Joe Ingles is nearing the end of an historic season for the Utah Jazz. Back on March 17th, Joe made his 179th 3 pointer of the season, breaking a single-season record for the franchise. He did this in only the 70th game of the season, and has pushed that record to 195 as of today.
This got me thinking, where does Joe rank among the greatest shooters in the organization’s history?
Full disclosure: I’m a John Stockton homer. He’s the GOAT. End of story. So I immediately rejected the thought that Joe could ever reach the shooting level of the greatest PG that ever PG’d. And Hornaceck? That guy was the king of 50% from the field, 40% from 3, and (nearly) 90% from the line for years. Joe is still light years away from those 2 right?
It’s actually closer than you might think. Now, part of the reason that Ingles broke Utah’s 3 point record is that gameplay in the NBA has changed. But don’t let that make you undervalue just how well Joe is jingling this year. The NBA values the 3 point shot more than ever, and Joe embraced that by shooting better than nearly anyone in the league. He is currently in 4th for 3PT% on the season at 44.4%. That’s better than Andre Roberson and Mason Plumlee shoot from the free throw line. The only three in front of Joe for 3PT% are Darren Collison, Reggie Bullock, and Klay Thompson. The first two aren’t even in the top 50 for 3 point makes this season (Thompson #8, Ingles #10, Bullock #64, Collison #115).
This is truly some Kyle Korver and Ray Allen level shooting. And I’m not just saying that as a Jazz fan. I’m saying that as fact. Ingles just hasn’t gotten the credit or attention for it yet.
So Joe keeps up with the best of them in the current NBA, But what about the legends in the yesteryears of the Utah Jazz? I searched Basketball Reference for Utah Jazz players with the following criteria over a season:
- At least 80 3’s made
- 40% from 3
- true shooting percentage of at least 60%
Sure enough Joe joins an incredibly exclusive club. Them boys can shoot! Oh and by the way, Joe’s exact (updated) numbers of >190 3’s, >44.1% from 3, and >.621 TS% has been done only 5 other times in NBA history.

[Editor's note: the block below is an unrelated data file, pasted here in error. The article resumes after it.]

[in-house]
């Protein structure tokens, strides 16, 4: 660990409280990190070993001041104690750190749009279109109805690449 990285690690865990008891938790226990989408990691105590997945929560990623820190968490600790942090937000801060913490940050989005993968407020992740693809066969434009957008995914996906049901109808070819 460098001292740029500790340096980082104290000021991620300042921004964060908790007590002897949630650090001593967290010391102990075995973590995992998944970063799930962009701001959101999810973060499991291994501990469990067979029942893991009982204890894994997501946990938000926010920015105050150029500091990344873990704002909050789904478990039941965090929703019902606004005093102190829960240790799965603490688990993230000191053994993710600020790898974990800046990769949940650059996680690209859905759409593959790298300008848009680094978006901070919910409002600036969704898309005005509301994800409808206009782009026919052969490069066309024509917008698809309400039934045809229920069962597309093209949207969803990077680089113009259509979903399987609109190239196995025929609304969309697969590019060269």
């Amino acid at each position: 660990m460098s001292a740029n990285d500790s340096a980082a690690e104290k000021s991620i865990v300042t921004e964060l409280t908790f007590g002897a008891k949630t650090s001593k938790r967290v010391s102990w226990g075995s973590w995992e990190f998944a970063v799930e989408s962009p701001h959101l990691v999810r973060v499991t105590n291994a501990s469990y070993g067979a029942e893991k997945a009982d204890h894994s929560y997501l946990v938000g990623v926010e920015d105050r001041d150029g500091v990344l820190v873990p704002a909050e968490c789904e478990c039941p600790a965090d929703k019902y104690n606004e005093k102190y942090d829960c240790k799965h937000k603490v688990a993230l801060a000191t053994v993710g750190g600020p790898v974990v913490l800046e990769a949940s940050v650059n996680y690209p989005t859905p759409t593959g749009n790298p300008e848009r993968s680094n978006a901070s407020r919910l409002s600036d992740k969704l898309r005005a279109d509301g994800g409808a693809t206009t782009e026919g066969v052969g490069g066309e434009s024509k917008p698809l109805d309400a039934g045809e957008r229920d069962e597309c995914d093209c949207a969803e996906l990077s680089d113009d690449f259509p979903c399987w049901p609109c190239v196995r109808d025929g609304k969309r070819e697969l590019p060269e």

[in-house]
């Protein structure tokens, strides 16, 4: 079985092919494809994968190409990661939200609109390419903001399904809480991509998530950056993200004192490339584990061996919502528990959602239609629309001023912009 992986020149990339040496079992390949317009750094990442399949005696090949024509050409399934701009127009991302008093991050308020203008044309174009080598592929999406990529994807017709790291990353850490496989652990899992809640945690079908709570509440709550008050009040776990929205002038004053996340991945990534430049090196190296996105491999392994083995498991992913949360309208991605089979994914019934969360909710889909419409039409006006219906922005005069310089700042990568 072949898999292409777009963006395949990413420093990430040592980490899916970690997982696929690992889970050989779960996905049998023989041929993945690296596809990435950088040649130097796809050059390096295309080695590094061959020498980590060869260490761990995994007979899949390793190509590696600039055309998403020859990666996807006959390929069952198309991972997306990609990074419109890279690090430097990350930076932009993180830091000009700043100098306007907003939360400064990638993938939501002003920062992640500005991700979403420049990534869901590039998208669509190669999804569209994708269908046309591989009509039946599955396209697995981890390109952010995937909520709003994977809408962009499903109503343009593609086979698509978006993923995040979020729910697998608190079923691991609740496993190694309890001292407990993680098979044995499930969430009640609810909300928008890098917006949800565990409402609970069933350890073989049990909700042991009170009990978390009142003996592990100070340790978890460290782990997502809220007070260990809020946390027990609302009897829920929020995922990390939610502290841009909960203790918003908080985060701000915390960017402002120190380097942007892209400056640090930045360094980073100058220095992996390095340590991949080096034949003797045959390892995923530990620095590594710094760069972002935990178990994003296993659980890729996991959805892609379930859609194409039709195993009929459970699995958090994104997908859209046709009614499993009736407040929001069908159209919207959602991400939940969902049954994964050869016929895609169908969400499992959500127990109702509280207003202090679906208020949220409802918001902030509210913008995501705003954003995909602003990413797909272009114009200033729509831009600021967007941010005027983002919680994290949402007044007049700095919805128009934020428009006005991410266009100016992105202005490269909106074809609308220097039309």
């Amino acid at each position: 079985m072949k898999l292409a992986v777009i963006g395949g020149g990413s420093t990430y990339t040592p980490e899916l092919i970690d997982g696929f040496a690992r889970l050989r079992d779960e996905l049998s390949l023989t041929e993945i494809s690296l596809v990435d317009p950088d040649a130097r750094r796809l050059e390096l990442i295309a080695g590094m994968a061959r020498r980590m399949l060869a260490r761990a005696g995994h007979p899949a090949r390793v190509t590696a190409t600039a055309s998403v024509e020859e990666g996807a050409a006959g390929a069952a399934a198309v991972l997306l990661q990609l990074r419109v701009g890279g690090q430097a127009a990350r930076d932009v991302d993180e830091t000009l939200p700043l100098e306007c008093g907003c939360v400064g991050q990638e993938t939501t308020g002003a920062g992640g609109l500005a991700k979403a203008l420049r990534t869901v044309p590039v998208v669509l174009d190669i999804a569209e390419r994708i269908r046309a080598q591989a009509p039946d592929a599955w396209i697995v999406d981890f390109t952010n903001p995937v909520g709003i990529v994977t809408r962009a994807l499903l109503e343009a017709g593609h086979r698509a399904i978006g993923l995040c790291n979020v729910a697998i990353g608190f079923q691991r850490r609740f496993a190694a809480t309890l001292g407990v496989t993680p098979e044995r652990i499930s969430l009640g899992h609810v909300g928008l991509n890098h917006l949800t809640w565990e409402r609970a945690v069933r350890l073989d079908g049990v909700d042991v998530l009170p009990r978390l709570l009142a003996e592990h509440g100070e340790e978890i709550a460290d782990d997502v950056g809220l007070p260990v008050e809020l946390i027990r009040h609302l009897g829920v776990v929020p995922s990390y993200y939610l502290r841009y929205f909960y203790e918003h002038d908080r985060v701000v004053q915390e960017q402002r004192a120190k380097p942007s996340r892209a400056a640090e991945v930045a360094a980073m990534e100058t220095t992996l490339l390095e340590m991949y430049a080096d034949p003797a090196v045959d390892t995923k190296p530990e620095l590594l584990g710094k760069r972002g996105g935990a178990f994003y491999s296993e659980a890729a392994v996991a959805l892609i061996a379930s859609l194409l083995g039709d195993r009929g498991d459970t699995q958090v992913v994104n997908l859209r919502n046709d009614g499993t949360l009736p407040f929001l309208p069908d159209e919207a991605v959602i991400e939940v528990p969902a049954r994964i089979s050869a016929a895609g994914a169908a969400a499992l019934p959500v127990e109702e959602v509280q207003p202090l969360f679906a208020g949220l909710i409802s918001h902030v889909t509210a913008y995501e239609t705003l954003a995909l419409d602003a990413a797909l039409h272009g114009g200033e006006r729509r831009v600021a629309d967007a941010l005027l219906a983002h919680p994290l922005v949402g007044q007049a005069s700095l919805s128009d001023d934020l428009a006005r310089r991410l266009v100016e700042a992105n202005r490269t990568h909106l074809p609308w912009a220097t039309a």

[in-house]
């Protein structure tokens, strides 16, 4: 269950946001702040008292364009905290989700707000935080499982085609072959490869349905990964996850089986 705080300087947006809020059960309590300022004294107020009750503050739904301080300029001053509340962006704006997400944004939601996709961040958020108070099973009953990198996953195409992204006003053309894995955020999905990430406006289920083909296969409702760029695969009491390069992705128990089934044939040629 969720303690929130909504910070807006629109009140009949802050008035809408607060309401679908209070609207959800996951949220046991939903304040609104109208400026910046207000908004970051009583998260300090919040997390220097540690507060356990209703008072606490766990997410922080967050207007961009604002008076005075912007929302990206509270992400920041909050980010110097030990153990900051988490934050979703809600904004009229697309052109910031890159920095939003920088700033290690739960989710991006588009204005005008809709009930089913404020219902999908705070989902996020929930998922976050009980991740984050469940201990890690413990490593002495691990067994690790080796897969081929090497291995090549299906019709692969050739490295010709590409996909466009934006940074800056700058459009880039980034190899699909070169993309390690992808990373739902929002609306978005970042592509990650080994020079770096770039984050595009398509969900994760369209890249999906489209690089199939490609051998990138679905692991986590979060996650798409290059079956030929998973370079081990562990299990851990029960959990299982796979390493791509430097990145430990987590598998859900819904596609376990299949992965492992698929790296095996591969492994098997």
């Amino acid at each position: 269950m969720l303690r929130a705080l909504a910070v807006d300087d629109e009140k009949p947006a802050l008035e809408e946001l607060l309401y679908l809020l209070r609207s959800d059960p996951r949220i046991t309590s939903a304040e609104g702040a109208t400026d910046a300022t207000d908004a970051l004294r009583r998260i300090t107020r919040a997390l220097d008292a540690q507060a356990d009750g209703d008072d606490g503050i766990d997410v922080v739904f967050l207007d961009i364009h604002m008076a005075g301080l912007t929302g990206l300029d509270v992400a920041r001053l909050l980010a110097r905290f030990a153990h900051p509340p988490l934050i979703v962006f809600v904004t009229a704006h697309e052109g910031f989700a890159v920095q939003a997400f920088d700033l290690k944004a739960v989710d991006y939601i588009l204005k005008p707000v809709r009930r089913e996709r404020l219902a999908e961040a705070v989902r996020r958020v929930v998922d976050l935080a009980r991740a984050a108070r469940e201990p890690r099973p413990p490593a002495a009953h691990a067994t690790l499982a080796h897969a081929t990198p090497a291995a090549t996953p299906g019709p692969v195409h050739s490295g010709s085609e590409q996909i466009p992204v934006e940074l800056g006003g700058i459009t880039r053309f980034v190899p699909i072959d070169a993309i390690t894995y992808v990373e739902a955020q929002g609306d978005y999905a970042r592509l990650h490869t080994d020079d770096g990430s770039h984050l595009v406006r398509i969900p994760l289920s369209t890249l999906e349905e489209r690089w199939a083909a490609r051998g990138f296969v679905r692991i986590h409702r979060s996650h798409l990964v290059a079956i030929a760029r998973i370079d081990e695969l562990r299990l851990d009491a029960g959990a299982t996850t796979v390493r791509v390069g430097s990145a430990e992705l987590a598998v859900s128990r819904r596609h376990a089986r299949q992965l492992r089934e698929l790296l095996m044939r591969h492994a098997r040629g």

But Joe isn’t finished. If anything he’s just begun. Honestly, I wouldn’t be surprised if Joe accomplished this every season of his new contract. This means he could reach at least 5 such seasons for Utah.
I know someone might interject and say that there’s no guarantee he remains a member of the Jazz for the rest of his career. But, I mean, come on. We’re talking about international treasure Joe Ingles right now. He was, is, and forever will be Utah Jazz.
For clarification, I am not insinuating that Joe Ingles is a better basketball player than John Stockton or Jeff Hornacek. (That 94-95 season of Stockton’s, for example? Eye ball emoji.) What I am saying, is that he might go down as one of, if not the best shooter in Utah Jazz history when all is said and done. He may be 30 years old already, but his knockdown shooting has only just begun. He’s got several more years of terrorizing opponents with his shooting as well as his jawing. Don’t believe me? Just ask Deandre Jordan.
Joe Ingles waited for DeAndre to get close, looked in his eyes, wet a 3 in his face, looked back at him. MUCHO DISRESPECTFUL pic.twitter.com/V0oCNoWzJF— Rob Perez (@World_Wide_Wob) April 22, 2017
He’s not just a shooter either. Slo Mo Joe is also averaging career highs of 4.3 rebounds and 4.5 assists per game this year. And don’t forget about his top 10 defensive rating among small forwards either. (Dennis Lindsey actually slots him in as a top 10 SF overall)
It’s been a pretty special season for the Australian, and we can only hope that this success continues. To think that his Jazz journey began after being cut by the Clippers with his wife mid-flight en route to watch his NBA debut makes it that much more enjoyable. That experience, however, even had Ingles wondering for the first time if he just wasn’t good enough to play in the league and if he should quit trying.
But a certain Dennis Lindsey gave him a second chance. From a podcast Ingles did with Zach Lowe, he said, “I was like, ‘This is the last chance... Whatever I’ve got to do, I’m staying on this team... I think it was me and two other guys who came in together, I was like, bad luck for the other two dudes, because this is mine, I’m taking this spot.”
Here we are 4 years later, and Joe has gone from one of the 2 lowest paid players in the game, to one of its premier shooters. When Joe signed his extension in the offseason, he said he couldn’t think of a better place to come back to. We couldn’t think of a better place for you to be and we look forward to your continued movement up the list of all-time Jazz greats!